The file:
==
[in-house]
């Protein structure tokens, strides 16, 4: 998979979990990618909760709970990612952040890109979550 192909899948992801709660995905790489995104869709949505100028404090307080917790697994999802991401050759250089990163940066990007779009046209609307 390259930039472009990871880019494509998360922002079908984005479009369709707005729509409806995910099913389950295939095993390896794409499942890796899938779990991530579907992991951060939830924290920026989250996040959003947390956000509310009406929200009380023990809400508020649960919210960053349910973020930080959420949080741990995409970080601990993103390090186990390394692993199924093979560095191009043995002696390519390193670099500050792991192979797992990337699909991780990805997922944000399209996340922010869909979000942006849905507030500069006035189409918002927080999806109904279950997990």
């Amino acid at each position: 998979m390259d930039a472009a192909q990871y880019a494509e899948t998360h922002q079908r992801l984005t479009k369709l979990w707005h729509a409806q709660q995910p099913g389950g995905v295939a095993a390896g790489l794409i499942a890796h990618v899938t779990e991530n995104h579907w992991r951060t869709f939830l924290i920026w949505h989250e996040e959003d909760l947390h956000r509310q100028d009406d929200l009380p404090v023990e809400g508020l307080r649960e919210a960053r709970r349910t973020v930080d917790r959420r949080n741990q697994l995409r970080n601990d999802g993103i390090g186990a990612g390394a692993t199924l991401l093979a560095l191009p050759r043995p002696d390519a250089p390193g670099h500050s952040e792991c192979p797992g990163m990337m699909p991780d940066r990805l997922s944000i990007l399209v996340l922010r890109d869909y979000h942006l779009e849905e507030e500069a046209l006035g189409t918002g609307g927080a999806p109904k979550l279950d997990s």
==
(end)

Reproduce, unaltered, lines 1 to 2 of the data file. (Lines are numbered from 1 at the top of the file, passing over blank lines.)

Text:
[in-house]
């Protein structure tokens, strides 16, 4: 998979979990990618909760709970990612952040890109979550 192909899948992801709660995905790489995104869709949505100028404090307080917790697994999802991401050759250089990163940066990007779009046209609307 390259930039472009990871880019494509998360922002079908984005479009369709707005729509409806995910099913389950295939095993390896794409499942890796899938779990991530579907992991951060939830924290920026989250996040959003947390956000509310009406929200009380023990809400508020649960919210960053349910973020930080959420949080741990995409970080601990993103390090186990390394692993199924093979560095191009043995002696390519390193670099500050792991192979797992990337699909991780990805997922944000399209996340922010869909979000942006849905507030500069006035189409918002927080999806109904279950997990």